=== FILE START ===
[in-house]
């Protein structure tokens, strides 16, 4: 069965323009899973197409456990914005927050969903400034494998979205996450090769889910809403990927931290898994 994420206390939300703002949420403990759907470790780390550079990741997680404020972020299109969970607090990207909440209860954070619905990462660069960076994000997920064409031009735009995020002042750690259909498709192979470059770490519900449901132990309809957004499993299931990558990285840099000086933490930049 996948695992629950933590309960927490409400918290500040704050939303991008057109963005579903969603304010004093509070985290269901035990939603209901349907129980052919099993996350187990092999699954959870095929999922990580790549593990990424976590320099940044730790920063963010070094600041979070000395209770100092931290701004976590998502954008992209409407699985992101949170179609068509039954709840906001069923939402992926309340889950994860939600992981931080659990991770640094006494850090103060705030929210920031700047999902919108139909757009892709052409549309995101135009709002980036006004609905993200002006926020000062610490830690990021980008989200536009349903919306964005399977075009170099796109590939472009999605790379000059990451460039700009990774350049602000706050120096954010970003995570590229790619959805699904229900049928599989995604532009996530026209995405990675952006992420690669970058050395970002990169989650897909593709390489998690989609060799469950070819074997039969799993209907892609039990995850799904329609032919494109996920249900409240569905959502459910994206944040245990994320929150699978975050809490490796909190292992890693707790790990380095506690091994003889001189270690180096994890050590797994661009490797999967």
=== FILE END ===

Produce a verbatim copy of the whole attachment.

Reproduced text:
[in-house]
């Protein structure tokens, strides 16, 4: 069965323009899973197409456990914005927050969903400034494998979205996450090769889910809403990927931290898994 994420206390939300703002949420403990759907470790780390550079990741997680404020972020299109969970607090990207909440209860954070619905990462660069960076994000997920064409031009735009995020002042750690259909498709192979470059770490519900449901132990309809957004499993299931990558990285840099000086933490930049 996948695992629950933590309960927490409400918290500040704050939303991008057109963005579903969603304010004093509070985290269901035990939603209901349907129980052919099993996350187990092999699954959870095929999922990580790549593990990424976590320099940044730790920063963010070094600041979070000395209770100092931290701004976590998502954008992209409407699985992101949170179609068509039954709840906001069923939402992926309340889950994860939600992981931080659990991770640094006494850090103060705030929210920031700047999902919108139909757009892709052409549309995101135009709002980036006004609905993200002006926020000062610490830690990021980008989200536009349903919306964005399977075009170099796109590939472009999605790379000059990451460039700009990774350049602000706050120096954010970003995570590229790619959805699904229900049928599989995604532009996530026209995405990675952006992420690669970058050395970002990169989650897909593709390489998690989609060799469950070819074997039969799993209907892609039990995850799904329609032919494109996920249900409240569905959502459910994206944040245990994320929150699978975050809490490796909190292992890693707790790990380095506690091994003889001189270690180096994890050590797994661009490797999967």